This research helps me understand why my encounter with Capp was so profoundly disturbing. I have had more dangerous and brutal experiences with men and certainly more heartbreaking ones—but none more damaging than the one with Capp. He came the closest to extinguishing my sense of myself as a talented, competent and hopeful person.

This research also helps explain the reactions of some of Harvey Weinstein’s accusers to his recent arrest on charges of rape and a criminal sex act. Hope d’Amore, who said Weinstein raped her in a New York hotel room in the 1970s, burst into tears in a department store and said, “This has had such a huge impact on my life, more than I realized for so many years.” And Judith Godreche, a French actress who rebuffed Weinstein’s advances in 1996, said, “There are some things you can’t repair: women’s souls and bodies and memories and traumas that are going to be there forever, careers that have been damaged. You can’t get that back.”[7]

People have questioned why some of these women remained friends with Weinstein, were in photos with him at awards shows, etc. Anita Hill was faulted for maintaining a civil relationship with Clarence Thomas. I would never blame these women. They knew their careers were on the line. And they also knew that, at that time, no one would believe them if they told the truth about what had happened. So many young people, hungry for success and a chance to make their mark on the world, thwarted by trolls like Weinstein and Capp and James Levine and Mario Batali guarding the bridge.

Of course, as the #MeToo movement makes clear, sexual harassment occurs in every field and at every level. Many women with much less privilege than I or most of Weinstein’s accusers do not have the luxury of walking away. They can’t afford to lose their jobs or to risk deportation. Sometimes they literally can’t afford to resist at all.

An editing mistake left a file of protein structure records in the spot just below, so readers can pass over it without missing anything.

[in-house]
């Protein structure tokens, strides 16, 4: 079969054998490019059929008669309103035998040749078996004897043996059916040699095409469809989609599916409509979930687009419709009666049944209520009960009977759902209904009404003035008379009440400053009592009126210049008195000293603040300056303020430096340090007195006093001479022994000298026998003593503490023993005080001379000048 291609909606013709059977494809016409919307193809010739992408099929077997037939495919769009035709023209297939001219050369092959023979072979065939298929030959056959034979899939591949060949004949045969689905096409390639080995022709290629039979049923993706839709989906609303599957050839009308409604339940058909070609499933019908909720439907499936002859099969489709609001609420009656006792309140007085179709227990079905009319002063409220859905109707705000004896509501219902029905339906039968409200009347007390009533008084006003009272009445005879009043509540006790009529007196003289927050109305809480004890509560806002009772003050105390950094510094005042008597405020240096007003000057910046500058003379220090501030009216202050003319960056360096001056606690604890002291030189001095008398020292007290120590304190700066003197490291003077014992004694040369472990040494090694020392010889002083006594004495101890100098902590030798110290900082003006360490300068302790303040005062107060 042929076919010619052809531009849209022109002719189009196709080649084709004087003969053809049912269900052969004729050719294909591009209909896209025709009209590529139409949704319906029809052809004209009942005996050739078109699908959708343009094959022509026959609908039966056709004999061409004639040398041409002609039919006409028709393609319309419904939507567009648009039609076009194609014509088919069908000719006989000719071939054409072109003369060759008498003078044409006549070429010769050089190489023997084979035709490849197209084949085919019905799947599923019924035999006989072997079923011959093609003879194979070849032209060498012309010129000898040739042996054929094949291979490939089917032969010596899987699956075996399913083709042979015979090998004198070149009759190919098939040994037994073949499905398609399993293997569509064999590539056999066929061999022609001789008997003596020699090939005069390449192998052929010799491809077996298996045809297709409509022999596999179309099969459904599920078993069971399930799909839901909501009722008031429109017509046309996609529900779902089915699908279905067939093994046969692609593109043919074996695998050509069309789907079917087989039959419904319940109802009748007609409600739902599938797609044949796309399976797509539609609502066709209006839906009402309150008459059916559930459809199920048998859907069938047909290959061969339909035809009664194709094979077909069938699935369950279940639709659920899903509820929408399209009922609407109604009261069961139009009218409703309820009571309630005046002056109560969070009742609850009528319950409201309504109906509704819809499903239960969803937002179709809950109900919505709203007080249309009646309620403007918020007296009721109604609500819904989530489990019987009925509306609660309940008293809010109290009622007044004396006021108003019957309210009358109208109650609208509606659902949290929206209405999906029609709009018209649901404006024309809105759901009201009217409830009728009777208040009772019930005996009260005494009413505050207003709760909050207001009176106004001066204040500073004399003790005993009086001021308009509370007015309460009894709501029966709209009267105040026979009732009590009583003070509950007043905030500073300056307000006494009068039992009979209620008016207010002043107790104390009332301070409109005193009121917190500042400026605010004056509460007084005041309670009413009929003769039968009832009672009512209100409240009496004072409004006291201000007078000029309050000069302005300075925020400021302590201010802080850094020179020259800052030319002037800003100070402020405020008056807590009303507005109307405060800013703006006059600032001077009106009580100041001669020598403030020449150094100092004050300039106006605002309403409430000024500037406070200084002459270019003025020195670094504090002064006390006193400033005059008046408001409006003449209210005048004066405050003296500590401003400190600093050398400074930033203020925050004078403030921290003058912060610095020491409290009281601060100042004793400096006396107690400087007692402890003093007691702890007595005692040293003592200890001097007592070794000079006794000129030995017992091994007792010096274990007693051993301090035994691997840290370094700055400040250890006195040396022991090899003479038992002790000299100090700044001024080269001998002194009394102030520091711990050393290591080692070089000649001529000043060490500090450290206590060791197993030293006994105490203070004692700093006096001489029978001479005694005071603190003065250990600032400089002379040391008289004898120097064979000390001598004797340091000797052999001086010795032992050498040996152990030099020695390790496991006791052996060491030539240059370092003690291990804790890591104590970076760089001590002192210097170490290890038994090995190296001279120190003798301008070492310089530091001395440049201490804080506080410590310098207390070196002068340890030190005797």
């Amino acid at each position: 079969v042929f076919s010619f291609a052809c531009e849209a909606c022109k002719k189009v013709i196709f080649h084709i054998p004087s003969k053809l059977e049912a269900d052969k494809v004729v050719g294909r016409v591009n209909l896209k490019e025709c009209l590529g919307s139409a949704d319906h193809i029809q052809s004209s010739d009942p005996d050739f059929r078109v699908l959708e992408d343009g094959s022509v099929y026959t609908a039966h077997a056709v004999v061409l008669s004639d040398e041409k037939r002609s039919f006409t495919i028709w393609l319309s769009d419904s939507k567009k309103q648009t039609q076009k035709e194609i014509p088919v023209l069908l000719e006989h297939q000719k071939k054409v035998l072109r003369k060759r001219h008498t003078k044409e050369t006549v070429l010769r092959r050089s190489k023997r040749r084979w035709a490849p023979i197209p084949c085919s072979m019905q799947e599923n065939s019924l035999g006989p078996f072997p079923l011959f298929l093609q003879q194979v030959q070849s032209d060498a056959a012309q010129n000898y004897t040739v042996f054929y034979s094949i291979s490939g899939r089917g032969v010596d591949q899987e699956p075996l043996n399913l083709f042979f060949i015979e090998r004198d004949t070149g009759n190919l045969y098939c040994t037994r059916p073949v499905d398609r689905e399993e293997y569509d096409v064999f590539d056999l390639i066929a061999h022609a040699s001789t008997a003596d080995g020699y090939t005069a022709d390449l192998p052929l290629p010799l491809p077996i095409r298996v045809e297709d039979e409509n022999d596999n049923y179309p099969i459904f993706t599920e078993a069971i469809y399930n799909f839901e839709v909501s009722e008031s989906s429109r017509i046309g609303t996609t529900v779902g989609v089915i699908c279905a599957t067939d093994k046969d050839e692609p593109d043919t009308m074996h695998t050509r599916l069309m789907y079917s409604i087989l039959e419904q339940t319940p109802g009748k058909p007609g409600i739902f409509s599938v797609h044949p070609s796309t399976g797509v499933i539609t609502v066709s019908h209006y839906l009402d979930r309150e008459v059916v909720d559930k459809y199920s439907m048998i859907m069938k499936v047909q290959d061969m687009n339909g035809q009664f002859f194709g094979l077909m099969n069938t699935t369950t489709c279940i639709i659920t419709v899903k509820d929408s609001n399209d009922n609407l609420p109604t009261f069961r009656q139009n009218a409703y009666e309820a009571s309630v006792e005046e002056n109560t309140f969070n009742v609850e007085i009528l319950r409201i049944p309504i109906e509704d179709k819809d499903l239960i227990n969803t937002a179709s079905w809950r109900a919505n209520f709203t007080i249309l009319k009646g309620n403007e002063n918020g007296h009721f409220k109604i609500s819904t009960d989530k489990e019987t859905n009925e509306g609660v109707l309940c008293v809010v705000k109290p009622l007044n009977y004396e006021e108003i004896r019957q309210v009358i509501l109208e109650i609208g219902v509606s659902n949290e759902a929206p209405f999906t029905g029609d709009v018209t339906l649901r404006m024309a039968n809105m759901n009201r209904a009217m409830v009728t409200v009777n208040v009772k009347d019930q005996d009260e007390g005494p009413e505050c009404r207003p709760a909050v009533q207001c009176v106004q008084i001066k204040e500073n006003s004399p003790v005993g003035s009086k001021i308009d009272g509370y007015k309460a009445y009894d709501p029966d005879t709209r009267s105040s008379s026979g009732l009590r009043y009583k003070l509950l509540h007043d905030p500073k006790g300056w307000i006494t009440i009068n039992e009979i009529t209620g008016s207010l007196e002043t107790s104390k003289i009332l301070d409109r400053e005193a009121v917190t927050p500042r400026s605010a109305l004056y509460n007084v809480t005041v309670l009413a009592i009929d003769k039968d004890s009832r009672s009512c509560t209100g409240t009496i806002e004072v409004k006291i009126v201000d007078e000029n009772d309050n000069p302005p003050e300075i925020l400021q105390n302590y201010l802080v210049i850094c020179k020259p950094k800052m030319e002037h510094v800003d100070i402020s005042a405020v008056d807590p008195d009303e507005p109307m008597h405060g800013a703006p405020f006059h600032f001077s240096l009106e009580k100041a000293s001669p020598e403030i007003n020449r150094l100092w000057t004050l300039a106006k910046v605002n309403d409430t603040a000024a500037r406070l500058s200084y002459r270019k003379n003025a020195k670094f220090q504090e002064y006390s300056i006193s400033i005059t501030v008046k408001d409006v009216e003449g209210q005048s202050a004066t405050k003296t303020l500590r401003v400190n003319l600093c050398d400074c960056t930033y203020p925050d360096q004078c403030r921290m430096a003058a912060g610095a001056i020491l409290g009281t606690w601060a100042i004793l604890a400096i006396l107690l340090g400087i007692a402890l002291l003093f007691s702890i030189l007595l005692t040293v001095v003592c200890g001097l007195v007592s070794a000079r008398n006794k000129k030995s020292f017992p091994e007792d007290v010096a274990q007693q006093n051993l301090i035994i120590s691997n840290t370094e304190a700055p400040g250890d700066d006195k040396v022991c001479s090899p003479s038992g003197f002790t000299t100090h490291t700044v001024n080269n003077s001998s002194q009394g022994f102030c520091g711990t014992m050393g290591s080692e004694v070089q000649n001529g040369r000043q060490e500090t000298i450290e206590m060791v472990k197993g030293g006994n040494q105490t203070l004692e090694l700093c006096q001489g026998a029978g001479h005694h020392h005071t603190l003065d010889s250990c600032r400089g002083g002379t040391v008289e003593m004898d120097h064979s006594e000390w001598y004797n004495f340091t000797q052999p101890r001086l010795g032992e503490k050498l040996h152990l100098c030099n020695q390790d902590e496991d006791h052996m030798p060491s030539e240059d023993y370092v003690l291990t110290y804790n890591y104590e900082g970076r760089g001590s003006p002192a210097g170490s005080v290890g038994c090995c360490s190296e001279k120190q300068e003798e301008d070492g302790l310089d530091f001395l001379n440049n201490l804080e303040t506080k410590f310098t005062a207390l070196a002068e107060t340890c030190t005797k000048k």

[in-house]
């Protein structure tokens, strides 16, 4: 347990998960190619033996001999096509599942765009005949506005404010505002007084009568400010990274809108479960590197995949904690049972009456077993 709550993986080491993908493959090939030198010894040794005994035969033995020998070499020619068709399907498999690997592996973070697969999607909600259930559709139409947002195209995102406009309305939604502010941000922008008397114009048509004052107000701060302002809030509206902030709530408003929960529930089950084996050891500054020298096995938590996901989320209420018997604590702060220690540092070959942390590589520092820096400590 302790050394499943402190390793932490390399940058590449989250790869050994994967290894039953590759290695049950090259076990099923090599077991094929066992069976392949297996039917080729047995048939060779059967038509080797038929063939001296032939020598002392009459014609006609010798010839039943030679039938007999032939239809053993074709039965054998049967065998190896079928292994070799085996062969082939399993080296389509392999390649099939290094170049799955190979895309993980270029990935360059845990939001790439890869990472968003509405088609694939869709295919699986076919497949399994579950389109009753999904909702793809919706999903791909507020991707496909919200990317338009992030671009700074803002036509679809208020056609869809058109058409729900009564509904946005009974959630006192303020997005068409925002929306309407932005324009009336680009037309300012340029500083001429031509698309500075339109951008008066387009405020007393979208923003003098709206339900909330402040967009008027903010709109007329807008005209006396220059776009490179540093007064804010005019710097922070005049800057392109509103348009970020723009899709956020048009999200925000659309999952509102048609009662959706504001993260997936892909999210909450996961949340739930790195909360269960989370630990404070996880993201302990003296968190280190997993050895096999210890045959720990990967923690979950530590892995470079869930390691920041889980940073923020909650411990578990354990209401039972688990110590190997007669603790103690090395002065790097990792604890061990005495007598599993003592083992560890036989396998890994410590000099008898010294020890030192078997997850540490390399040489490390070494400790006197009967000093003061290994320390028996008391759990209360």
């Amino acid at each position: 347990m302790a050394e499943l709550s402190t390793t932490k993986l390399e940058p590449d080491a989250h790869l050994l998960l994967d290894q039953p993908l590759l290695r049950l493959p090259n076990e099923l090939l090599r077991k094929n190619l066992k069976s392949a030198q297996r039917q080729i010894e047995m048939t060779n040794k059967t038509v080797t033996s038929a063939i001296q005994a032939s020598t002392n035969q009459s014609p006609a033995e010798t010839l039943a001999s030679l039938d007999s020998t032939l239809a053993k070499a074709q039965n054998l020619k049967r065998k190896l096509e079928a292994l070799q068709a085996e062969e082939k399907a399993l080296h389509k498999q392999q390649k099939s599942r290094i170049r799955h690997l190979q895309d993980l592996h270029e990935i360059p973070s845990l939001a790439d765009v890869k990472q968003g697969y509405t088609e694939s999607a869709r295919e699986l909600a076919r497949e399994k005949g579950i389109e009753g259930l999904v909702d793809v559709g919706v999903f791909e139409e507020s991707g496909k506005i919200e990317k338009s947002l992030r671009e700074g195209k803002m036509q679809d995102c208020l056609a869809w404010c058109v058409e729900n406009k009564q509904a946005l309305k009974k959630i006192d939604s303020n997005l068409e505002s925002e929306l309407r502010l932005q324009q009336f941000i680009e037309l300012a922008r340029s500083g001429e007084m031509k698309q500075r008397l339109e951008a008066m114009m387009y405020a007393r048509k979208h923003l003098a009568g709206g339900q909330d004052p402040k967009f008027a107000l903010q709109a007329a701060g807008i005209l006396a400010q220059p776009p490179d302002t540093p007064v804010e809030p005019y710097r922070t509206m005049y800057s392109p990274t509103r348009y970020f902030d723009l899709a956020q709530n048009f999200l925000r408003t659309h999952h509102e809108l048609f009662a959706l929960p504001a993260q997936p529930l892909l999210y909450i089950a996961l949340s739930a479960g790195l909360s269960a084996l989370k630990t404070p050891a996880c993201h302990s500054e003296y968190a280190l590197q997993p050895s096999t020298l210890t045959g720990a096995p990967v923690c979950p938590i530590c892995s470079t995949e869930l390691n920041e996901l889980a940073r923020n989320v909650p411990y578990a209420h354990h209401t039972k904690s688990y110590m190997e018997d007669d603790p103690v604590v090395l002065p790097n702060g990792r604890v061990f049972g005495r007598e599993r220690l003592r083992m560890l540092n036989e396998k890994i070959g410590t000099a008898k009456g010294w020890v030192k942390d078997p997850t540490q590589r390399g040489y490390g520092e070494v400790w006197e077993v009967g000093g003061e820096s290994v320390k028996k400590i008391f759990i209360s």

Grace Kelly and Goldie Hawn never forgot their encounters with Capp, but they went on to great success, of course. Many of the women harassed by Harvey Weinstein became famous too, which ultimately gave them the power to speak up and to be believed. My experiences, including those of sexual harassment and discrimination, spurred me to invent a field and build a career as a feminist activist, public speaker and writer.

This article originally appeared in  Hogan’s Alley  #22 (cover above). To order a printed copy of the issue, click the image and visit our online store.

This article originally appeared in Hogan’s Alley #22 (cover above). To order a printed copy of the issue, click the image and visit our online store.

I find it important to add that most of my relationships with men, professionally and personally, have been good. Loving my brothers and knowing them so well has helped me understand the struggles many men face. I learned a lot especially from my gay brother. I am well aware that most men are not violent and do not harass women (and some are victims themselves), and I admire those who are stepping up now to expose and stop the toxic culture of objectification and exploitation. I have been working with some of these men for years and am inspired by them.

 I can imagine readers wondering why I am writing about this now and why for this publication. The truth is that Tom Heintjes contacted me years ago after reading about my experience with Capp in the introduction to my first book. He asked if I’d be willing to write about it in more detail for Hogan’s Alley. I wasn’t sure that I could but Tom and I corresponded about it for many years, establishing a kind of friendship and mutual respect in the process.